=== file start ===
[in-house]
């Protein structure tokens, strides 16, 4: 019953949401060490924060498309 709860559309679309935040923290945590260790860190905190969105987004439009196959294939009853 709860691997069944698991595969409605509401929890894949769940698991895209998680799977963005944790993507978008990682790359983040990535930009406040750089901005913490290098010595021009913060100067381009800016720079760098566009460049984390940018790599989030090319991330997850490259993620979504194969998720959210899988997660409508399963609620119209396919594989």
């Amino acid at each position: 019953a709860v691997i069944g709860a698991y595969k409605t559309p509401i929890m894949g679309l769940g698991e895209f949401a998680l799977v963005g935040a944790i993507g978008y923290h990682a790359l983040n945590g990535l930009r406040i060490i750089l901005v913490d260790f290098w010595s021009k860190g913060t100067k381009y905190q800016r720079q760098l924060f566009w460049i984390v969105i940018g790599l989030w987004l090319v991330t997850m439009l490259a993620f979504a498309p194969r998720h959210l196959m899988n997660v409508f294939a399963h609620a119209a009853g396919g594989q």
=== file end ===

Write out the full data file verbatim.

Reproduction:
[in-house]
């Protein structure tokens, strides 16, 4: 019953949401060490924060498309 709860559309679309935040923290945590260790860190905190969105987004439009196959294939009853 709860691997069944698991595969409605509401929890894949769940698991895209998680799977963005944790993507978008990682790359983040990535930009406040750089901005913490290098010595021009913060100067381009800016720079760098566009460049984390940018790599989030090319991330997850490259993620979504194969998720959210899988997660409508399963609620119209396919594989």
């Amino acid at each position: 019953a709860v691997i069944g709860a698991y595969k409605t559309p509401i929890m894949g679309l769940g698991e895209f949401a998680l799977v963005g935040a944790i993507g978008y923290h990682a790359l983040n945590g990535l930009r406040i060490i750089l901005v913490d260790f290098w010595s021009k860190g913060t100067k381009y905190q800016r720079q760098l924060f566009w460049i984390v969105i940018g790599l989030w987004l090319v991330t997850m439009l490259a993620f979504a498309p194969r998720h959210l196959m899988n997660v409508f294939a399963h609620a119209a009853g396919g594989q």